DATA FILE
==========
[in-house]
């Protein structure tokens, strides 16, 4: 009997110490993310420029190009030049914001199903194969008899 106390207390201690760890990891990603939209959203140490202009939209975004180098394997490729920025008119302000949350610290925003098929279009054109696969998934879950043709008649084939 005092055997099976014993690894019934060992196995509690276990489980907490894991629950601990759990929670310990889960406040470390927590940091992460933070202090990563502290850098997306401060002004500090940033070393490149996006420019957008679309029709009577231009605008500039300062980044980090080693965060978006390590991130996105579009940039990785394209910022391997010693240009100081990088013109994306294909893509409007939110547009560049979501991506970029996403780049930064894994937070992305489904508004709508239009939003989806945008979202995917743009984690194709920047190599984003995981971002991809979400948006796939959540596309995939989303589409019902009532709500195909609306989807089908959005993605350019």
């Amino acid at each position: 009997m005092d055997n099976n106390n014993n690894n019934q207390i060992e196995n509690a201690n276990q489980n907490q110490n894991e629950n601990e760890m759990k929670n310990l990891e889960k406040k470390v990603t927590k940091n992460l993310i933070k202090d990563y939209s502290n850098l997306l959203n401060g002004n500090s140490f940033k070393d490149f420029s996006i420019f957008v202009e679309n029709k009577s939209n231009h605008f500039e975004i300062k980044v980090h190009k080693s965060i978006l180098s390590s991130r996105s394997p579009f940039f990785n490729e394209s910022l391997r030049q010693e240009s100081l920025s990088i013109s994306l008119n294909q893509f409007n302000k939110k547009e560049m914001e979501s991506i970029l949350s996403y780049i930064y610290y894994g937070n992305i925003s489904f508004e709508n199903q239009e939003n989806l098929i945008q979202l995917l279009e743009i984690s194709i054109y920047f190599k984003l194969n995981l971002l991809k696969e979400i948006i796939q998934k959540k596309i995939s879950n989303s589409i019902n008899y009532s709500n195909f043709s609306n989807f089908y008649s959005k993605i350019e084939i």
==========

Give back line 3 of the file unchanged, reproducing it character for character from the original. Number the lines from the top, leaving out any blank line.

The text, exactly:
């Amino acid at each position: 009997m005092d055997n099976n106390n014993n690894n019934q207390i060992e196995n509690a201690n276990q489980n907490q110490n894991e629950n601990e760890m759990k929670n310990l990891e889960k406040k470390v990603t927590k940091n992460l993310i933070k202090d990563y939209s502290n850098l997306l959203n401060g002004n500090s140490f940033k070393d490149f420029s996006i420019f957008v202009e679309n029709k009577s939209n231009h605008f500039e975004i300062k980044v980090h190009k080693s965060i978006l180098s390590s991130r996105s394997p579009f940039f990785n490729e394209s910022l391997r030049q010693e240009s100081l920025s990088i013109s994306l008119n294909q893509f409007n302000k939110k547009e560049m914001e979501s991506i970029l949350s996403y780049i930064y610290y894994g937070n992305i925003s489904f508004e709508n199903q239009e939003n989806l098929i945008q979202l995917l279009e743009i984690s194709i054109y920047f190599k984003l194969n995981l971002l991809k696969e979400i948006i796939q998934k959540k596309i995939s879950n989303s589409i019902n008899y009532s709500n195909f043709s609306n989807f089908y008649s959005k993605i350019e084939i």